School panel won't push to ditch seniority - for now
PHILADELPHIA Despite being urged to unilaterally ditch seniority rules, the Philadelphia School Reform Commission said it would not do that - at least not right away.
For the time being, the SRC will focus on negotiations with the teachers' union to get changes in the use of seniority in teaching assignments.
"We're going to continue to negotiate at this time in good faith," spokesman Fernando Gallard said Monday afternoon, moments after a coalition of education and parents' groups held a news conference calling on the SRC to get rid of seniority rules.
Gallard declined to comment on whether the SRC has the authority to throw out seniority provisions in the existing contract and give Superintendent William R. Hite Jr. a free hand in teacher assignments.
"I cannot at this time speak specifically on the district's legal opinion," Gallard said.
That may be just as well. It is unclear whether the SRC has the authority to unilaterally change work rules under the law that allowed the state to take over the district in 2001.
Mark Gleason, executive director of the Philadelphia School Partnership, said that under state law the SRC has the power to dump seniority rules and should use it.
"Moving away from seniority as the basis for personnel decisions is the right thing to do for our children," Gleason told reporters on the steps of the district administration building at 440 N. Broad St.
Gleason said that negotiations with the 15,000-member Philadelphia Federation of Teachers had dragged on too long, and that it was time for the SRC to assign teachers to classrooms without regard for seniority and ignore seniority for layoffs and rehires.
But at least one former SRC member who had been briefed by district lawyers on the law in the past said the legality of unilaterally making such work-rule changes was not clear cut. "I think on the issue of this, the district has a case and the union has a case," said Michael Masch, an original member of the SRC. He served for a year before he became budget secretary under former Gov. Ed Rendell in 2003.
The section in the law cited by the coalition says the SRC is not "required" to negotiate "staffing patterns and assignments, class schedules, academic calendar, places of instruction, pupil assessment, and teacher preparation time."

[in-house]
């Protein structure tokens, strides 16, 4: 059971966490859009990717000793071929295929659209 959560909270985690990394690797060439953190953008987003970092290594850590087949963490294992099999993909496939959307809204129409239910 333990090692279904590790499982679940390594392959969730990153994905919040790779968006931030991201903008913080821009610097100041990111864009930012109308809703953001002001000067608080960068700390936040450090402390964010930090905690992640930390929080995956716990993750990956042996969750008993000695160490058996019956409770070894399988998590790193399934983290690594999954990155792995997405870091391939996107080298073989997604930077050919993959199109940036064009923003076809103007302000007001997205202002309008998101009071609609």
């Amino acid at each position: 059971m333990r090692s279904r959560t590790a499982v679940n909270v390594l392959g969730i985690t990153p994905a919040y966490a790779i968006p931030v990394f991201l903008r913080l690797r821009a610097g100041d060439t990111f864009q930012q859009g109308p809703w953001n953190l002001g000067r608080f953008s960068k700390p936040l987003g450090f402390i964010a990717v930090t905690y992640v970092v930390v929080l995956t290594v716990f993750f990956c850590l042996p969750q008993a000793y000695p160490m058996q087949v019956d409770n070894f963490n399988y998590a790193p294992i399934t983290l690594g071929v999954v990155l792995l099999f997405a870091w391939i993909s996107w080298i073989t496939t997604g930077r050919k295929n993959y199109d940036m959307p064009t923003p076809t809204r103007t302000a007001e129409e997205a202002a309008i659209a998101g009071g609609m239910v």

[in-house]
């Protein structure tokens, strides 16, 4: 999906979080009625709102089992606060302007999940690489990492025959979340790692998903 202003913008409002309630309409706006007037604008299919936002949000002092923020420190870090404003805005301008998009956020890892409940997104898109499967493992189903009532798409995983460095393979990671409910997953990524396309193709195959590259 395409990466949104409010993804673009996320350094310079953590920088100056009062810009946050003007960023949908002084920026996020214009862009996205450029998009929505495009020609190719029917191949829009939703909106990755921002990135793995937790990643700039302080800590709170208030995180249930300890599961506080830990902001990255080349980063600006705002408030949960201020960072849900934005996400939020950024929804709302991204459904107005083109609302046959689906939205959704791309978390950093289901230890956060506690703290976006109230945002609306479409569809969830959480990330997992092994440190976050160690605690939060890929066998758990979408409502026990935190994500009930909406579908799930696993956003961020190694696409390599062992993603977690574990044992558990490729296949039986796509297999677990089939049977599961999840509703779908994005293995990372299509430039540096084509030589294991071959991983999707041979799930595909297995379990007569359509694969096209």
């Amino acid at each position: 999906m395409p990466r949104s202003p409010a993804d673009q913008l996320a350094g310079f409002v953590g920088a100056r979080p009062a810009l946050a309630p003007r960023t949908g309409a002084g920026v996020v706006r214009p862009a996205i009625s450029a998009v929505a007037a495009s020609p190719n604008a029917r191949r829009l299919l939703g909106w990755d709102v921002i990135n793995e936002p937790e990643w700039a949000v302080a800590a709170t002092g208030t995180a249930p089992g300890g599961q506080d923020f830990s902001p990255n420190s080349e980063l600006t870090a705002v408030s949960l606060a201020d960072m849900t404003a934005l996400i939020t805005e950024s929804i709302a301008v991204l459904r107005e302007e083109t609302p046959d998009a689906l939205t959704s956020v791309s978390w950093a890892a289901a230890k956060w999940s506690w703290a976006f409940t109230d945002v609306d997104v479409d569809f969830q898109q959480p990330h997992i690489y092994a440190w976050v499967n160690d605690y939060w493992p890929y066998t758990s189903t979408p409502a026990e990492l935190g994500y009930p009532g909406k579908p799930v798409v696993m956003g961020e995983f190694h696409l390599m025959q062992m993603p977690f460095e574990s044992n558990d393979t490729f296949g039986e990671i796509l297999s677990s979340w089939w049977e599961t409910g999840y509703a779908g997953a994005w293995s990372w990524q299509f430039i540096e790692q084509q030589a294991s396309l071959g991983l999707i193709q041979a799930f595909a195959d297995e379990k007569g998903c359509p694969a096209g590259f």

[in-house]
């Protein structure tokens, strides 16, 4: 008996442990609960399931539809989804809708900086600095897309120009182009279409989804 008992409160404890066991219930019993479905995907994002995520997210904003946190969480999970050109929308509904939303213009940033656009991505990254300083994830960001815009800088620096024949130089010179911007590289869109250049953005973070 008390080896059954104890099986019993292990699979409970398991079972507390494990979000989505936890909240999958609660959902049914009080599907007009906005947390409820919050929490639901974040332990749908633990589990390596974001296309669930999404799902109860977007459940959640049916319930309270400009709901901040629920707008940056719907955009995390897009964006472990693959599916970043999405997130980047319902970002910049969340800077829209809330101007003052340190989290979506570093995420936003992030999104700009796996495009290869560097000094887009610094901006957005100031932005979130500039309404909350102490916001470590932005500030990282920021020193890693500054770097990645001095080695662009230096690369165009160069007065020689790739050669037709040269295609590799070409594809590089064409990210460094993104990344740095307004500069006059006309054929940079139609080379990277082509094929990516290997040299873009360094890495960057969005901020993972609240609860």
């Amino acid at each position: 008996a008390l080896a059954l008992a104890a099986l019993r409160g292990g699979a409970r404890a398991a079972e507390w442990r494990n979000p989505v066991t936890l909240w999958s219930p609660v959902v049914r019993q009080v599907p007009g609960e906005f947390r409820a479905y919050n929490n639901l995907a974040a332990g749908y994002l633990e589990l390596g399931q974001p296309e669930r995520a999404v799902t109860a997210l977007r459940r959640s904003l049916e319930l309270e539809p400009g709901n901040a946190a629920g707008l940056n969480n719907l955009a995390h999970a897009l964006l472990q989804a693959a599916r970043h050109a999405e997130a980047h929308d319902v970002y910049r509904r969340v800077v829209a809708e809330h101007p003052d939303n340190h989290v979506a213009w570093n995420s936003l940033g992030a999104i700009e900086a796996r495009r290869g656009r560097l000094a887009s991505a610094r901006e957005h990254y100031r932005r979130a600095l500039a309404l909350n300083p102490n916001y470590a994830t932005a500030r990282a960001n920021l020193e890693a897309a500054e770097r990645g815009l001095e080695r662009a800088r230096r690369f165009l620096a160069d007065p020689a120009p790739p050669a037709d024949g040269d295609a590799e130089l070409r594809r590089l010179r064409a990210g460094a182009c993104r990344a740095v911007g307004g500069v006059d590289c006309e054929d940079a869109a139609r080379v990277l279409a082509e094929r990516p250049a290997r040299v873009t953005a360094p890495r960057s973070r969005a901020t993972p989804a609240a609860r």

Despite that language, Masch said, the SRC has bargained with the union over those issues since 2002. "In three contracts, they bargained over all these things," said Masch, who was involved in negotiations when he was a district financial official between 2008 and 2011. "They didn't have to, but they did."
PFT attorney Ralph J. Teti has said the union would wait to see what the SRC does and then weigh its options. But he said he thought the law gave the PFT the upper hand.
Mike Churchill, a lawyer who works with the Public Interest Law Center, called the takeover law complicated and subject to different interpretations. Sections include broad language as well as specific exemptions.
None of it, Churchill said, has been tested in the courts.
Gov. Corbett, Mayor Nutter, the SRC, and Hite all have said they want to toss out seniority and give principals the authority to select new hires.
The PFT, however, has defended the practice, one of the union's most cherished rights. "The seniority provisions in the school code were implemented to protect school employees from the atmosphere of patronage," union president Jerry Jordan said in a statement. "Instead of focusing on how to turn every teacher into an at-will employee, we should be discussing ways to recruit and retain the best educators for our students."
Gleason and other advocates said they were calling on the district for action now because it could persuade the state to free $45 million, allowing the district to rehire counselors and other vital personnel. Gleason was joined by Jonathan Cetel, executive director of the state group PennCan, and several parents who urged the commission to act. "I have witnessed firsthand the downside of seniority and the impact it has on our students," said parent Nina Liou, president of the Bache-Martin Home and School Association.
She said the school lost a new, well-regarded teacher two years ago when a central office administrator near retirement was forced back into the classroom.
"We ended up losing a younger teacher who clearly was the better choice to be in the classroom with our first-grade students," Liou said.